FILE - Wisconsin Governor Tony Evers

Wisconsin Gov. Tony Evers speaks with the media at an event Tuesday, Sept. 24, 2019, in Madison, Wis.

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Democrats in the Wisconsin Capitol continue to cry foul over the raw politics involved in the decision to not confirm Gov. Tony Evers' pick for secretary of Agriculture, Trade and Consumer Protection (DACTP). 

Several Democratic lawmakers, and even Evers himself, released statements decrying the political motivations behind the vote against Brad Pfaff. 

"It was apparently more important for Republicans to serve up political retribution because Brad had the courage and the audacity to scold them for playing politics with farmers' mental health during this dairy crisis," Evers said in a statement. 

The governor re-issued his line that the vote against Pfaff was "political b.s."

Evers isn't the only Democratic lawmaker focused on the politics of the vote. 

“One of Wisconsin’s largest and most important industries is in crisis, and we need a leader with the experience and qualifications to lead DATCP and help farmers. Brad Pfaff has the know-how and commitment to Wisconsin’s farms that we need," state Rep. JoCasta Zamarripa, D-Milwaukee, said in her post-vote statement. "Yet Senate Republicans have turned this into a partisan fight."

State Sen. Chris Larson, D-Milwaukee, amped up the political charges. 

"Brad Pfaff’s great sin was speaking the uncomfortable truth to Republicans in power," Larson said. "The message sent by Senate Republicans is chilling: dissent won’t be allowed."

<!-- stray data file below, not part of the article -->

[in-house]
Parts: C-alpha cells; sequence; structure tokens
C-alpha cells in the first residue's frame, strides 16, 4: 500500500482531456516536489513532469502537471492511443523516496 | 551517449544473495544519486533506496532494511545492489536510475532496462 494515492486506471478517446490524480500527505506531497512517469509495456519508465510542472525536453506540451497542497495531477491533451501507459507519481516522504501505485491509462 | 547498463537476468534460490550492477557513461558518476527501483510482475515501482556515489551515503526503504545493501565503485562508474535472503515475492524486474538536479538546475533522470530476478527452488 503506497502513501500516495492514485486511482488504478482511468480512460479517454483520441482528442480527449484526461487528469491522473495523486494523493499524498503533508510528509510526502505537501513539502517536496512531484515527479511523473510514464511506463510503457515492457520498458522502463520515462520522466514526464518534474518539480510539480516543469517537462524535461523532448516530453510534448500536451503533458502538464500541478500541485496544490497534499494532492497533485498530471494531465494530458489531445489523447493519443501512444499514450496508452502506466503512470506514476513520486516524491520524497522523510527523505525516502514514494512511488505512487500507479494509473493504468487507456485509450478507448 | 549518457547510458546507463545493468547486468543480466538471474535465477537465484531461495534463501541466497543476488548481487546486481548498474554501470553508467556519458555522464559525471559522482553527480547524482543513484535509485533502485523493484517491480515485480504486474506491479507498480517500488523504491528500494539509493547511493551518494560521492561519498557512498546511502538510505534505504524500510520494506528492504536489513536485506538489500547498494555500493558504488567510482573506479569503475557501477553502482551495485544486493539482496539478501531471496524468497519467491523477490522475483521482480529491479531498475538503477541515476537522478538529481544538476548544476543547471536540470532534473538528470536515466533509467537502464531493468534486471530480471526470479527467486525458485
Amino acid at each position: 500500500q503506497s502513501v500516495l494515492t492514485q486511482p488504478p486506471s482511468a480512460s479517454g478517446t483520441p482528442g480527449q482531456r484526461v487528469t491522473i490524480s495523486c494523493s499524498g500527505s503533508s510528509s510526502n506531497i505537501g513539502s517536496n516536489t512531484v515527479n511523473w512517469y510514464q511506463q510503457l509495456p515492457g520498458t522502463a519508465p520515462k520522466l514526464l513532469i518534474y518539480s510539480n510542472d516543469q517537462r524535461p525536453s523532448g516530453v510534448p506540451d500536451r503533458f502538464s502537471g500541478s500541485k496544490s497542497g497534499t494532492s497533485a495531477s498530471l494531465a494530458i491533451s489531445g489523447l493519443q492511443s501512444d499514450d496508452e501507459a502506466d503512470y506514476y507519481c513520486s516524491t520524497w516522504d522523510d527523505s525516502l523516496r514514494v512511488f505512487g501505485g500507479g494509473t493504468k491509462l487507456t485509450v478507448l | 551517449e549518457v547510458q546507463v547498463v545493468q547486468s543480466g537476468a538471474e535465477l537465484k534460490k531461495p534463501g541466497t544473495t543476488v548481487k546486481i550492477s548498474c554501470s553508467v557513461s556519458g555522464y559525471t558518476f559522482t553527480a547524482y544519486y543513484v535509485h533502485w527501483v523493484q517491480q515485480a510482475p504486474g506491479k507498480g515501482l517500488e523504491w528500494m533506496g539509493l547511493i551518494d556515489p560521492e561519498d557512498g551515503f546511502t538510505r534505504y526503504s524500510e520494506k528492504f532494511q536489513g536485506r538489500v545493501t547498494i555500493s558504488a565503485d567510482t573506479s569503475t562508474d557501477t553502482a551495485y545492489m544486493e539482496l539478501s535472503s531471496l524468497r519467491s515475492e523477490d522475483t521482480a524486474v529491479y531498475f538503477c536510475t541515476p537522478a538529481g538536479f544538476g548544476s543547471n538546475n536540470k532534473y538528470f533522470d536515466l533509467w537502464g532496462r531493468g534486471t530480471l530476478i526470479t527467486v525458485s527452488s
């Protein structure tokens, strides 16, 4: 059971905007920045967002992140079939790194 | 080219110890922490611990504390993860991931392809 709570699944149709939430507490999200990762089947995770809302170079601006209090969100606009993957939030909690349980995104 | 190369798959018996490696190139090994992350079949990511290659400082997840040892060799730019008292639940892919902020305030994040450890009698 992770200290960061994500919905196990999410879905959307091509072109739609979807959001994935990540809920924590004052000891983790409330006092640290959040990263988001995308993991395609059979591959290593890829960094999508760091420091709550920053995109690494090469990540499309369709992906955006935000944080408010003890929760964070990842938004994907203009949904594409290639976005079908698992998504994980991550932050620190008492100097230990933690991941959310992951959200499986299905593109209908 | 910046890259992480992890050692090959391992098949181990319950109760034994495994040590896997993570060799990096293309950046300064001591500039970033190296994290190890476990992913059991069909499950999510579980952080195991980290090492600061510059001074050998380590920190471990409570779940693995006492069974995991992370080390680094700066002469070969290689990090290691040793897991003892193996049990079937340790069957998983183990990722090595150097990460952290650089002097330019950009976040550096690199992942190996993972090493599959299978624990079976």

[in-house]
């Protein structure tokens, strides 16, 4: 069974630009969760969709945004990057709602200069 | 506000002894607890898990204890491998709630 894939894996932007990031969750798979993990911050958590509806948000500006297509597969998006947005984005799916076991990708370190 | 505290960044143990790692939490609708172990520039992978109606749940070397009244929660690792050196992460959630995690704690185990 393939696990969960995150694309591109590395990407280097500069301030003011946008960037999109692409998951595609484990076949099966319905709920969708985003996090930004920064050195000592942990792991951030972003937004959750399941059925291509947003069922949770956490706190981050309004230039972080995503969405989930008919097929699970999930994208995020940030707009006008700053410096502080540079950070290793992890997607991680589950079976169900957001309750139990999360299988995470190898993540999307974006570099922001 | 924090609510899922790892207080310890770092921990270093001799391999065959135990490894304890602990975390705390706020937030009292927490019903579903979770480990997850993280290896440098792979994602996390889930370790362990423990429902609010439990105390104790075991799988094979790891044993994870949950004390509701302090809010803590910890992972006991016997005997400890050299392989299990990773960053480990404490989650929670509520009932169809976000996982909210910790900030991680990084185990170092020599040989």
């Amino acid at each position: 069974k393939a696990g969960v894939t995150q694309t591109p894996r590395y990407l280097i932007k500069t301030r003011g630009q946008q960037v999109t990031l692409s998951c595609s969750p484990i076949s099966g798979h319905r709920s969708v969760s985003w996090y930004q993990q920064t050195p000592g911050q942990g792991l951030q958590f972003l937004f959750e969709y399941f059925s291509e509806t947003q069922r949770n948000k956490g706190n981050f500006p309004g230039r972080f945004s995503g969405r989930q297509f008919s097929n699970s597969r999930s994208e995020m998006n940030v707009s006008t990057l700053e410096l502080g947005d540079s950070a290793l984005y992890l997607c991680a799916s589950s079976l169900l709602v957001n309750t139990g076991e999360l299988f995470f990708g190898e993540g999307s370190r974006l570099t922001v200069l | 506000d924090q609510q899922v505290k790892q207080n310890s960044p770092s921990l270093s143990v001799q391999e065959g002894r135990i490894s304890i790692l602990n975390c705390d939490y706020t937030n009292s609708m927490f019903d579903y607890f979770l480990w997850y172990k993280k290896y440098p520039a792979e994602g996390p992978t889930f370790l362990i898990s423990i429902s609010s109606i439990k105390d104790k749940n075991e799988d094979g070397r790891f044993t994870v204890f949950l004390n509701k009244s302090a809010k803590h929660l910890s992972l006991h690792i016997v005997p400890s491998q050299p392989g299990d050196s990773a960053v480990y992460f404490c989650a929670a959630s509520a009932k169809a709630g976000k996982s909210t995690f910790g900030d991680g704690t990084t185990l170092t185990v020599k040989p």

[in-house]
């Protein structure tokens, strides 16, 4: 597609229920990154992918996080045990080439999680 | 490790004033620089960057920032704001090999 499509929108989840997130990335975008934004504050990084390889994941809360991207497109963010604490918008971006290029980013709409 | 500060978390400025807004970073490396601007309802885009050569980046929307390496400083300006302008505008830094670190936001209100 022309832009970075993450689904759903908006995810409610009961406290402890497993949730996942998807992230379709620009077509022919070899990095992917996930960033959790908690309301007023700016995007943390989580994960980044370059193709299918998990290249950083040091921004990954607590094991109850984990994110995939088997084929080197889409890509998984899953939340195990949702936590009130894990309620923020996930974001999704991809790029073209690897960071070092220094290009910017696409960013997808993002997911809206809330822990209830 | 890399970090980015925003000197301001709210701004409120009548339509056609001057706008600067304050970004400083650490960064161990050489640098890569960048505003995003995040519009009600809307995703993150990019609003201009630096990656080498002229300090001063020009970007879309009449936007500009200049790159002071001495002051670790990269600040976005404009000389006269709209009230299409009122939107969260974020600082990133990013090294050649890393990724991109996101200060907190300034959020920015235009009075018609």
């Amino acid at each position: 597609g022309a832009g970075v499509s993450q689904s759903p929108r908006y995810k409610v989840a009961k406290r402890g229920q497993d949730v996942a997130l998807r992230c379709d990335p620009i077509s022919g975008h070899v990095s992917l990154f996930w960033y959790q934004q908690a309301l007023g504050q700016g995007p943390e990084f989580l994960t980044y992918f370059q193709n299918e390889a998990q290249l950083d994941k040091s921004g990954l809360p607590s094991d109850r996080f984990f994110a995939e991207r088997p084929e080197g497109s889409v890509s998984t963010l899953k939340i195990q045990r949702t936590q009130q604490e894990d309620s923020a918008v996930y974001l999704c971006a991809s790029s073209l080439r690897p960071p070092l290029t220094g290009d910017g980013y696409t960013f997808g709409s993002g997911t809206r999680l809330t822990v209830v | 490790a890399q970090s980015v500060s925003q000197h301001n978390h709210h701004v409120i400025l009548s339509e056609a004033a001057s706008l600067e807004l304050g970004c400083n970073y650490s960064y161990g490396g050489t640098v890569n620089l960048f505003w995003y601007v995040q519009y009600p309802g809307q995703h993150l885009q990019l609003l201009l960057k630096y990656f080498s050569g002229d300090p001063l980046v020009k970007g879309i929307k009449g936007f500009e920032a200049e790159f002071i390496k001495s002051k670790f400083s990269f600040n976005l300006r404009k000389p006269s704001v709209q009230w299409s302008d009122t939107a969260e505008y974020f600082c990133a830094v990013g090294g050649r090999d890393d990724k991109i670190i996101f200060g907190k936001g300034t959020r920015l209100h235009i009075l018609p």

Republicans soured on Pfaff after he was named acting secretary for DATCP in February. One of the biggest points of contention was a spat over $200,000 in rural suicide prevention money. There was also some dislike among Republicans regarding DATCP plans to change the rules for livestock operators in Wisconsin that would grant government more power to regulate farm smells and farm expansion.

That, state Sen. Steve Nass, R-Whitewater, said is why Pfaff no longer has a job in the Evers administration. 

"Mr. Pfaff has been more than willing to side with bureaucrats on the isthmus of Madison against the interests of Wisconsin's $104 billion agriculture industry," Nass said. "He had plenty of time to advocate for farmers, but at almost every instance he sided with the anti-farming policies being advanced by the extremists calling Wisconsin farmers polluters."

Republicans in the state Senate made it clear in the weeks leading up to Tuesday's vote that there was not enough support for Pfaff. Evers didn't say why he pushed for a vote anyway. 

This article originally ran on thecentersquare.com.

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